The social media scene has been that bit darker since Mateus Asato announced his indefinite Instagram hiatus. However, fans of today’s premier neo-soul navigator now have reason to rejoice after he posted a quick-fire clip of Hallelujah – which he dusted with a healthy dose of Asato magic.
Such is the bite and dirt of his neck single-coil tone, Asato’s take on the Leonard Cohen/Jeff Buckley classic sounds at first like a sleepy Stevie Ray Vaughan nonchalantly noodling around the opening two chords.
In true Asato fashion, however, the right hand’s non-picking fingers are soon called into action, and help the electric guitar star in his quest to address the haunting melody while maintaining the track’s harmonic foundations.
The none-more-Asato approach lends itself to some mesmerizing displays of melodicism. Those lick-embellished fretboard slides that connect each lyrical phrase are pinpoint, and the inverted chord flourishes are also worth shouting about.
After all, if there’s anyone who knows the secret chord that David played to please the Lord, chances are it’s Mateus Asato.
The cover comes after Asato posted a new track – titled The Cure – to YouTube over the Christmas period, which came with a personal update regarding his time away from the social media scene.
And, as well as teasing, “I will see you soon, hopefully sooner than we expect”, Asato also revealed he’s currently “in a good place” and that he has been quietly working on new music in the background.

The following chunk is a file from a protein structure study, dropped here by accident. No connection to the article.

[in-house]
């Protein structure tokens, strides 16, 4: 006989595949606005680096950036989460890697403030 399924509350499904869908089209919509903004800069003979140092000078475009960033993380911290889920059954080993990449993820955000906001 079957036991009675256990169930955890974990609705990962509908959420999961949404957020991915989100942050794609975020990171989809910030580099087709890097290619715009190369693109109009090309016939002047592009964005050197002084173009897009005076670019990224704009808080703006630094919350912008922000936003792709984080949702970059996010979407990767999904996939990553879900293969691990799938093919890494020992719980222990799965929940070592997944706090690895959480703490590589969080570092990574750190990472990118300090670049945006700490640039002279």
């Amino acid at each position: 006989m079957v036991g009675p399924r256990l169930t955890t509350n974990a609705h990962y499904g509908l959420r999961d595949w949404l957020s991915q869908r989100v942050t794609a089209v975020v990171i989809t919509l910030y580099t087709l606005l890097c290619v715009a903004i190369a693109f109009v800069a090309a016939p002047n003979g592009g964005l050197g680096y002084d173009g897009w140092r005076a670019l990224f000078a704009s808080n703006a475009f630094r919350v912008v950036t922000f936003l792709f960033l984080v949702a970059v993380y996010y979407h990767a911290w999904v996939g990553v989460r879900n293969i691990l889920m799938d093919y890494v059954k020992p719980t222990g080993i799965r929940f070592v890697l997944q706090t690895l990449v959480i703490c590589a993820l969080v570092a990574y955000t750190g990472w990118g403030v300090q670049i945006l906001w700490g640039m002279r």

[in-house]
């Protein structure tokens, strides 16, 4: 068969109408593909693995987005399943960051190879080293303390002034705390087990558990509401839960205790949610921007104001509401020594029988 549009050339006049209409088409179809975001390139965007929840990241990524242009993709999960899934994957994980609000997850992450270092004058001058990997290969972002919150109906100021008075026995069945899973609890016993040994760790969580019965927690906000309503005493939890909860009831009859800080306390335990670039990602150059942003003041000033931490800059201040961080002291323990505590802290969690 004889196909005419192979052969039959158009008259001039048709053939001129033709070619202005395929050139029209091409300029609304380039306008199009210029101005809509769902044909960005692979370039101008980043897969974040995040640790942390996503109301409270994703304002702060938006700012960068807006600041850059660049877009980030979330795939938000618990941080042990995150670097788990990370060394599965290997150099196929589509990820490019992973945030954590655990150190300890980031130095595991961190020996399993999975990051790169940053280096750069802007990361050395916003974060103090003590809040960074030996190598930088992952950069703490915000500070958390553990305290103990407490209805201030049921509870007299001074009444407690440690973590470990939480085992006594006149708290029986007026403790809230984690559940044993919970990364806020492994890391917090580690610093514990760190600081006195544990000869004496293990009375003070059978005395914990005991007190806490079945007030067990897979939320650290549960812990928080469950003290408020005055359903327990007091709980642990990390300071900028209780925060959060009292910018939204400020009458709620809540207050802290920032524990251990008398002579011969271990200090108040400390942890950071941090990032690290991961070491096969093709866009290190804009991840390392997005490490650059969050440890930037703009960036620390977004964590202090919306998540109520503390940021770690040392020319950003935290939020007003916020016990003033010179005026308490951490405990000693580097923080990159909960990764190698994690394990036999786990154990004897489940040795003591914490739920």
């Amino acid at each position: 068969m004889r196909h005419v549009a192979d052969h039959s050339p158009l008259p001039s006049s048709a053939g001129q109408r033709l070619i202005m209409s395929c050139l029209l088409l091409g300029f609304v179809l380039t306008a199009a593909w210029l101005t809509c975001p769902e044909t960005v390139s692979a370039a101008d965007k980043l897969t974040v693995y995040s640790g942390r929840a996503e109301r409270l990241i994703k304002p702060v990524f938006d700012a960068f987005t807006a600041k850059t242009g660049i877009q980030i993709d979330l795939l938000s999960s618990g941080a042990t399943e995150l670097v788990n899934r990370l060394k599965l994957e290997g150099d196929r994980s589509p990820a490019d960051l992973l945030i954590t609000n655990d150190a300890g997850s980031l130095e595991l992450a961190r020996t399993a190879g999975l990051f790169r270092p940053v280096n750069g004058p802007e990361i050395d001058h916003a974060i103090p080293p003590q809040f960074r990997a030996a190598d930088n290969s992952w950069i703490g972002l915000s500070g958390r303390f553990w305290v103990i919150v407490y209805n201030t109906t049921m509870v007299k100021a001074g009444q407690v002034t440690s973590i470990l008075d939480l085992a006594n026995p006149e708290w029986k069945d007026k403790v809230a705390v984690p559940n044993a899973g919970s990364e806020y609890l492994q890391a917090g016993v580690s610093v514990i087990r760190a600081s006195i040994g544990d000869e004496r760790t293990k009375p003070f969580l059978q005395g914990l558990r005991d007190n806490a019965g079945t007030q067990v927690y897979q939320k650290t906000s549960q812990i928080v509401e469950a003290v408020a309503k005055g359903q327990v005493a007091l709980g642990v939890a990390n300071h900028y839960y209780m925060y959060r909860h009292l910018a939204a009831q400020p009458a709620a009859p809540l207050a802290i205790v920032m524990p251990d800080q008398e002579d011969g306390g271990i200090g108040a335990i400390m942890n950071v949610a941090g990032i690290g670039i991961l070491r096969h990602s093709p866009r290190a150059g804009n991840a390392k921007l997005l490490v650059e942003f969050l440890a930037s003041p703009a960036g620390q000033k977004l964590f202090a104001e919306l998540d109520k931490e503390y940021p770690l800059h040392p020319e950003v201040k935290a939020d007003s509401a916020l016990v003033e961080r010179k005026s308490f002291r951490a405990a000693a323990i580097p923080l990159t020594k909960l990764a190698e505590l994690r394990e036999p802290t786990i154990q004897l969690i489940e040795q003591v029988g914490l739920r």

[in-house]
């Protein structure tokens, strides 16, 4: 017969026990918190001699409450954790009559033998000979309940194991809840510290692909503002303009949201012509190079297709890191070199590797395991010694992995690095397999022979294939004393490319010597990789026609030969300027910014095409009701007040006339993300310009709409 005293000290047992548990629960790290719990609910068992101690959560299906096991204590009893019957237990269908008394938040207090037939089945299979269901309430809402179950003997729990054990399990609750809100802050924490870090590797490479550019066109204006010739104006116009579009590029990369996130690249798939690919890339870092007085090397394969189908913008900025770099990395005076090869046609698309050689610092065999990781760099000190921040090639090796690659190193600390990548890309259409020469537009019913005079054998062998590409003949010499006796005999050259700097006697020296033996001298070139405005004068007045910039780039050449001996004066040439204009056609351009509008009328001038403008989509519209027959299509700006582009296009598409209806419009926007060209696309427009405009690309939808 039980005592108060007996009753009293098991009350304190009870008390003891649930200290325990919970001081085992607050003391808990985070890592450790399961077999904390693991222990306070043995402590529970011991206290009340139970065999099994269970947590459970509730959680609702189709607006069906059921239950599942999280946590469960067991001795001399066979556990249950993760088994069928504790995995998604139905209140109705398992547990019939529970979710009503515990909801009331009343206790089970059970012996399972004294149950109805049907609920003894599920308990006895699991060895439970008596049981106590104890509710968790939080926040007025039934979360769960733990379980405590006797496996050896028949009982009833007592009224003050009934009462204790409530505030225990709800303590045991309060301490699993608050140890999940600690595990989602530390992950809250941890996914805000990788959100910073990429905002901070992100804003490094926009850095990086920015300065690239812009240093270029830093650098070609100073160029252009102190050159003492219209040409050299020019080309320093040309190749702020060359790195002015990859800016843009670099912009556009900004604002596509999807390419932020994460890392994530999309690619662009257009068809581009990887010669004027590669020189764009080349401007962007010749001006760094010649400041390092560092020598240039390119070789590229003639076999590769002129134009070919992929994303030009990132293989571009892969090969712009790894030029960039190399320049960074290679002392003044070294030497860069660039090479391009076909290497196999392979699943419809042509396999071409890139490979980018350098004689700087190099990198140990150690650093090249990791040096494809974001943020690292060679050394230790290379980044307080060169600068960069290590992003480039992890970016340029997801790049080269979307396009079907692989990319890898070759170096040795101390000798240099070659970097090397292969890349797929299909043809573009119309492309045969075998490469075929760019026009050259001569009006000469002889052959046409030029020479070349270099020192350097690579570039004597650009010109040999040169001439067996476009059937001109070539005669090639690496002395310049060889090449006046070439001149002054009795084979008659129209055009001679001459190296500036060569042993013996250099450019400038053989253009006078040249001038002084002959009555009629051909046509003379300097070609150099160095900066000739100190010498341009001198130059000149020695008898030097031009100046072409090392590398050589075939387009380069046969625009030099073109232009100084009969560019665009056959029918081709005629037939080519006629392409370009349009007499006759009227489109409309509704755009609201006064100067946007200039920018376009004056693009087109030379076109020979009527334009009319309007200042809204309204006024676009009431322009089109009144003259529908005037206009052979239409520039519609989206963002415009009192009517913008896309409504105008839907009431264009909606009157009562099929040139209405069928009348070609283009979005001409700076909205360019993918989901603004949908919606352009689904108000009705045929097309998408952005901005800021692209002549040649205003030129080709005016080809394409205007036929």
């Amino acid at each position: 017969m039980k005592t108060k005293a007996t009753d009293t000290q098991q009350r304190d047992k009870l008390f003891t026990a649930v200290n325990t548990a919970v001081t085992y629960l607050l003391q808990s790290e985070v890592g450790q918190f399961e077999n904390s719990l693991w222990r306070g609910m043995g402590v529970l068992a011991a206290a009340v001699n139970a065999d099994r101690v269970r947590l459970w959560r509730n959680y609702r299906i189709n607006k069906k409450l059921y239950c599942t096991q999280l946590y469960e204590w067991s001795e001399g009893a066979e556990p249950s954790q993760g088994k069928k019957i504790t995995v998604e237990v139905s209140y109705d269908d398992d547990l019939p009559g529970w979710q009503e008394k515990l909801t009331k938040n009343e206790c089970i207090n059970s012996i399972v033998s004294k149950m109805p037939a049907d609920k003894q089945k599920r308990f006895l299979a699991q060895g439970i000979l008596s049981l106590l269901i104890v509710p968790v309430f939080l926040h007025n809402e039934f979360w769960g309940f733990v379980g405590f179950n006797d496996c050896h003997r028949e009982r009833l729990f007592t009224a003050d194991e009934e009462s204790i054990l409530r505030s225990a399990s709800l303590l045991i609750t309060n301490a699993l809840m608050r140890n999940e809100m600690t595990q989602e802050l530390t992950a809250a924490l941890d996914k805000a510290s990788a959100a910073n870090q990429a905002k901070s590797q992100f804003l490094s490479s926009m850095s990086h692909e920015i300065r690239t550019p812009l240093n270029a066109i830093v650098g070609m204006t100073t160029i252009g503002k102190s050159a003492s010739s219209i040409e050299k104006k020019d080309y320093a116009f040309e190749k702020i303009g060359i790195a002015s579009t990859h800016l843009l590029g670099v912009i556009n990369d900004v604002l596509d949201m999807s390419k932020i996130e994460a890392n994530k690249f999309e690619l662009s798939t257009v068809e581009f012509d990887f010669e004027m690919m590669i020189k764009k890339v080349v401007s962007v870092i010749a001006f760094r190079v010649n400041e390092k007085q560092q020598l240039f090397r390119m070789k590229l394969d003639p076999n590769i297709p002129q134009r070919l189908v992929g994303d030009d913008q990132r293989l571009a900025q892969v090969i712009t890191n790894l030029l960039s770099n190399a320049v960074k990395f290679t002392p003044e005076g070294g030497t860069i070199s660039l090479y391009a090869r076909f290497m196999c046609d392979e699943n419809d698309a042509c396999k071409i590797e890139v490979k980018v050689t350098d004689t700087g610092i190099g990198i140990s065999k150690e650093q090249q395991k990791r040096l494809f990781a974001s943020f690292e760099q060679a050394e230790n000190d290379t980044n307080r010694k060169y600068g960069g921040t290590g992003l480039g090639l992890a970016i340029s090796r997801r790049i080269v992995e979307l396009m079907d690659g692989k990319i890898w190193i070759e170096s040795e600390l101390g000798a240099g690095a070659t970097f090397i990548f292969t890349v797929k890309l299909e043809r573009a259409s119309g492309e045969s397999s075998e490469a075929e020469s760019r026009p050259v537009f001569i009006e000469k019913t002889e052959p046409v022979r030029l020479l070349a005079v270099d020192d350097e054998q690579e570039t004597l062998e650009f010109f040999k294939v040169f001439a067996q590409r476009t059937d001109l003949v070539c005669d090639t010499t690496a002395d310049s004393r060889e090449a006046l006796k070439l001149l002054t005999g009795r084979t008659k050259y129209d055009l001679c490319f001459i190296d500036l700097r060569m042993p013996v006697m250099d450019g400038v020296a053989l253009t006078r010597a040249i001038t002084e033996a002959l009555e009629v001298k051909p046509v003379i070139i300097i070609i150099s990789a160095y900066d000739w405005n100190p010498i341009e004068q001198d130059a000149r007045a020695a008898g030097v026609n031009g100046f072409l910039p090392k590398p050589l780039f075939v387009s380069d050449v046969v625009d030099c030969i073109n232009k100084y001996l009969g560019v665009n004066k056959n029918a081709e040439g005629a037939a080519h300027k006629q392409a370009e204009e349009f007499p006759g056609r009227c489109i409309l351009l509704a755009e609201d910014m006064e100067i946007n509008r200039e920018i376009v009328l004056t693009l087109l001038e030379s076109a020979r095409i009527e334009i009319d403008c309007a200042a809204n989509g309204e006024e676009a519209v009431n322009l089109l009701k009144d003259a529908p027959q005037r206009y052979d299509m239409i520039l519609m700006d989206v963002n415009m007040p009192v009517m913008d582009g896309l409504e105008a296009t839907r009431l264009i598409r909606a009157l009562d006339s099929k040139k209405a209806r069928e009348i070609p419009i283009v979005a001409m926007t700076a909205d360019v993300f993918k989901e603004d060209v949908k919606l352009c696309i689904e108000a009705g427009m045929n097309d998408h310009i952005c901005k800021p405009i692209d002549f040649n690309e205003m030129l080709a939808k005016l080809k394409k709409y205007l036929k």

“Thank you so much for the love and welcoming words,” Asato said in the video’s comments. “After all this time being away, I decided to show a little bit of what I've been working [on] recently.
“I made this song two months ago and it became inevitable to share it with you,” he continued. “It is still very simple but was made with true feelings.
“I don't want to be the one who keeps saying, ‘I can't wait to show my new music,’ or, ‘New album coming 2022,’ but I just want to say that I've been in a good place, happy with most of [the] things I've learned this past year.
“Keeping it up with the essence of 'why I make music' could be hard and it faces brutal vulnerability, especially during these weird season we live [in] now. But I feel great after this time off, and I hope my music could transmit that at its purest.
“Thank you so much once again for staying with me in this virtual platform. I will see you soon, hopefully sooner than we expect.”
Asato shut down his Instagram account last February, saying he “got lost inside the boxes of 15-60-second videos”, which created an atmosphere of “overwhelming” pressure that put him off playing the guitar.